Harry clears his drying throat.
“Alright. Line up.”
They do. He waves his hand and Lupin’s old vinyl record begins to play a jaunty jazz tune.
Atticus jumps to the front, followed by his gang of mates, then Aquarius, then the three gossipy girls.
“Single file, girls,” Harry warns, and the three of them split up, reluctantly.
Atticus slaps both of his cheeks, psyching himself up. “Let’s do this, sir.”
“Right. Atticus, what’s the incantation?”
“And the boggart takes shape of your fear because?”
“It senses it in your mind.”
“So the reason you can change it into something is because…”
“...I…? I can respond to what I’m scared of?”
“Yes- and the boggart only has power because?”
“Because of me.”
“So who’s actually in control here?”
Draco’s pensive expression is still there. He’s nodding slowly to himself. Harry puts a handle on the wardrobe door.
“Let’s do this, then. Wand at the ready.”
Atticus takes position. He opens the door. And barrelling out comes a giant scorpion.
The class screams, a few of them jumping backwards. The scorpion is that horrible creamy translucent colour, it’s tail extending high for attack, taller than the wardrobe. It’s legs clatter against the stone floor, and Harry takes out his wand.
“Whew. Look at that big lump,” he remarks nonchalantly. “He’s a big lad, isn’t he?”
Atticus makes a teenage boy, voice-breaking scream that reminds him immediately of Ron. He takes three shuddering breaths, like he’s about to launch into a coughing fit. And just as Harry’s about to cast the spell himself- better safe than sorry- the boy screams, “RIDIKULUS!”
And just like that, the scorpion spins around and shifts into something entirely different- something that Harry doesn’t immediately recognise, because it’s something Muggle, something that he’s never seen in the Wizarding world. It’s a little bird on a spring; the scorpion tail turns into a wooden beak, and the body turns into that of a bird toy, springing backwards and forwards and gently pecking at the flagstone floor.
“NICE one, Atticus!” Atticus doesn’t seem to hear Harry’s words. He’s a bit shaky, and his wand is still brandished. “Back of the line, mate- next!”
Up next is his friend Lucy, who’s greatest fear is broccoli. With fangs and clawed hands. Which she turns into a happy, dancing cloud of candy floss. Honestly, it’s nice to see that this generation of kids have fears as simple as broccoli, and it gets Harry giggling.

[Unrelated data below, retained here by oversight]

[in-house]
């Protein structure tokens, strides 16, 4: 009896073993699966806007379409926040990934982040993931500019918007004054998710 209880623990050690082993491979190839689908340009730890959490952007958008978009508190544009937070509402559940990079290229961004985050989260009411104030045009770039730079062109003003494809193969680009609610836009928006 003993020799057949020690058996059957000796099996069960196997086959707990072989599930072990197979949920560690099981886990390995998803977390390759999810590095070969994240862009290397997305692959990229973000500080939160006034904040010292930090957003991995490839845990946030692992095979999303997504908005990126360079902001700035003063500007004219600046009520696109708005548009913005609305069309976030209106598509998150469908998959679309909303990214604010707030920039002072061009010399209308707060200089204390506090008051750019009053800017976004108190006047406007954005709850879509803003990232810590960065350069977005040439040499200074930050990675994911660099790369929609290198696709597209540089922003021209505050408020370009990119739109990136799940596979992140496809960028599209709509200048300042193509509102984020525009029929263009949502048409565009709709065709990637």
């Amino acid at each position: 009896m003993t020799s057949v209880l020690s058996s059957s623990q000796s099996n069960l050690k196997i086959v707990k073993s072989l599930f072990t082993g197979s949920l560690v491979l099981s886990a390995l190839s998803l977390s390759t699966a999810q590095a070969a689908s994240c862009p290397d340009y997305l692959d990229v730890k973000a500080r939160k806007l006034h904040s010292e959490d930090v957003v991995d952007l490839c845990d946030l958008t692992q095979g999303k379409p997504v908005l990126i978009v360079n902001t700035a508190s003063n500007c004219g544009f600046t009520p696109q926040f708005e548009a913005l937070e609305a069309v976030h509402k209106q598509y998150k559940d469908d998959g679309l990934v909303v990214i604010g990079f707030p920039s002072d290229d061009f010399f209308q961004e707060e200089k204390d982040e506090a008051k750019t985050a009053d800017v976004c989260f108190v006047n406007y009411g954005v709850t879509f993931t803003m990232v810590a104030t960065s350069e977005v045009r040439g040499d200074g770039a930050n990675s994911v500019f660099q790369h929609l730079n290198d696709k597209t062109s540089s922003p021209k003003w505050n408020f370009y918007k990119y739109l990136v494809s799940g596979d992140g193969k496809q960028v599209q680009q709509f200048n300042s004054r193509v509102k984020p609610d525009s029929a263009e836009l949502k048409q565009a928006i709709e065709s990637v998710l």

Draco is watching the class. Except, he’s not just watching the class- he’s watching Harry. His eyes dart away immediately, a self-conscious little eye roll like he’s remembered he needs to be judgemental and sneering. Arms folded across his chest. A dark silver waistcoat, made out of that velvety material that shines. It complements his skin-tone. Sometimes, Draco looks sort of pasty, like he did in 6th form; sometimes, like now, he looks like he’s been carved from marble. Standing in the misty half-light of the January morning, hair swept back and-
“No, no no,” Harry mutters quietly to himself. He’s returning his attention to his students, because he doesn’t want Kirstie Bottleswain to have fireworks explode in her face.
He also doesn’t want to think about the feeling in his chest that’s turned into a wildfire. It’s a heat that’s been building, smouldering slowly for a while. He noticed it first after their duel, and he figured he’d be over it by the beginning of this term, but then he found Draco on the train and he was nervously spilling Bertie Bott’s Every Flavoured Beans everywhere, and he was teaching him how to cast a patronus and learning how to make him laugh and enjoying every second and feeling it light up parts of him that he never knew were there until he was touching his arm and correcting his wand-stance, and he knew something had changed but he just-
He didn’t want to think about it. He supposes it’s that stubborn streak everyone keeps telling him about.
“Alright Bottleswain, try and enunciate a bit louder next time- good job though- next-”
Aquarius sidesteps inconspicuously out of the queue and shuffles quickly up to him. Harry looks over his shoulder to check that Suzanna Thimble-Topp isn’t going to fall down a cliff edge- nope, she’s turned it into a paddling pool. Nice going.
“What’s up, Aquarius- could you wait just two seconds-”
But no, it’s fine. The class aren’t going to set themselves on fire, because Draco’s standing at the front, wand at the ready. He gives Harry a nod of acknowledgement, greyish eyes giving away a smile that his lips won’t. And then he turns back with a little swoop of his cloak. Bloody hell, he likes to swoop his cloak, doesn’t he?
Harry clears his throat. Looks down at his third year student, who’s fiddling with the hem of his cloak.
“What’s going on, then?”
Aquarius opens his mouth, shuts it, shrugs. Stares at his fascinating cloak hem.
“You don’t have to do this today in front of everyone, if that’s what you’re worried about. You’ve just got to sign the parchment on my desk, and Professor McGonagall will see it.”
The boy blinks rapidly and twists his lips. Nods jerkily.
“Why’s this just coming up now?”
He shrugs. Harry quickly checks on the rest of the kids- yep, not on fire yet. Draco’s drawling some command that they’re actually listening to. Which is kind of amazing. He’s also threatening them to shut up or he’ll throw them in the dungeon, but all the same-